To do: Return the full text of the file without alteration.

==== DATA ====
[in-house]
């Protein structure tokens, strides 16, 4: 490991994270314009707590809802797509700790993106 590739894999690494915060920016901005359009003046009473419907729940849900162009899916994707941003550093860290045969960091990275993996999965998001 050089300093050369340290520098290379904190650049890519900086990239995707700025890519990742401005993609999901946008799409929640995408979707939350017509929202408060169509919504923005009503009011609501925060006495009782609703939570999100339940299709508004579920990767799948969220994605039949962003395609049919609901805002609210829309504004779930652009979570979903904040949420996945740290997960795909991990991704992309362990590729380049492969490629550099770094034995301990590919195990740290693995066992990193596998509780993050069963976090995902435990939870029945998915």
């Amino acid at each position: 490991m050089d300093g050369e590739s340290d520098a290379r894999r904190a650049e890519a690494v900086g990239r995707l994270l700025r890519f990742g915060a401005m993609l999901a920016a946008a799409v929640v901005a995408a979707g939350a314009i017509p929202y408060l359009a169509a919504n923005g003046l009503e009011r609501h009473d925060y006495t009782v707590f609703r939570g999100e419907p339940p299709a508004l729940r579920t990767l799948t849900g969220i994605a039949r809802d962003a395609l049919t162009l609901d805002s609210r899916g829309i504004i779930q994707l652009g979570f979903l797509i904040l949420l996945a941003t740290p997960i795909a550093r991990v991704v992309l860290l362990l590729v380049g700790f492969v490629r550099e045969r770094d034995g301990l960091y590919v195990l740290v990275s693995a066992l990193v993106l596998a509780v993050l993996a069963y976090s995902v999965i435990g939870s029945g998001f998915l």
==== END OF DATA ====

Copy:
[in-house]
């Protein structure tokens, strides 16, 4: 490991994270314009707590809802797509700790993106 590739894999690494915060920016901005359009003046009473419907729940849900162009899916994707941003550093860290045969960091990275993996999965998001 050089300093050369340290520098290379904190650049890519900086990239995707700025890519990742401005993609999901946008799409929640995408979707939350017509929202408060169509919504923005009503009011609501925060006495009782609703939570999100339940299709508004579920990767799948969220994605039949962003395609049919609901805002609210829309504004779930652009979570979903904040949420996945740290997960795909991990991704992309362990590729380049492969490629550099770094034995301990590919195990740290693995066992990193596998509780993050069963976090995902435990939870029945998915």
């Amino acid at each position: 490991m050089d300093g050369e590739s340290d520098a290379r894999r904190a650049e890519a690494v900086g990239r995707l994270l700025r890519f990742g915060a401005m993609l999901a920016a946008a799409v929640v901005a995408a979707g939350a314009i017509p929202y408060l359009a169509a919504n923005g003046l009503e009011r609501h009473d925060y006495t009782v707590f609703r939570g999100e419907p339940p299709a508004l729940r579920t990767l799948t849900g969220i994605a039949r809802d962003a395609l049919t162009l609901d805002s609210r899916g829309i504004i779930q994707l652009g979570f979903l797509i904040l949420l996945a941003t740290p997960i795909a550093r991990v991704v992309l860290l362990l590729v380049g700790f492969v490629r550099e045969r770094d034995g301990l960091y590919v195990l740290v990275s693995a066992l990193v993106l596998a509780v993050l993996a069963y976090s995902v999965i435990g939870s029945g998001f998915l």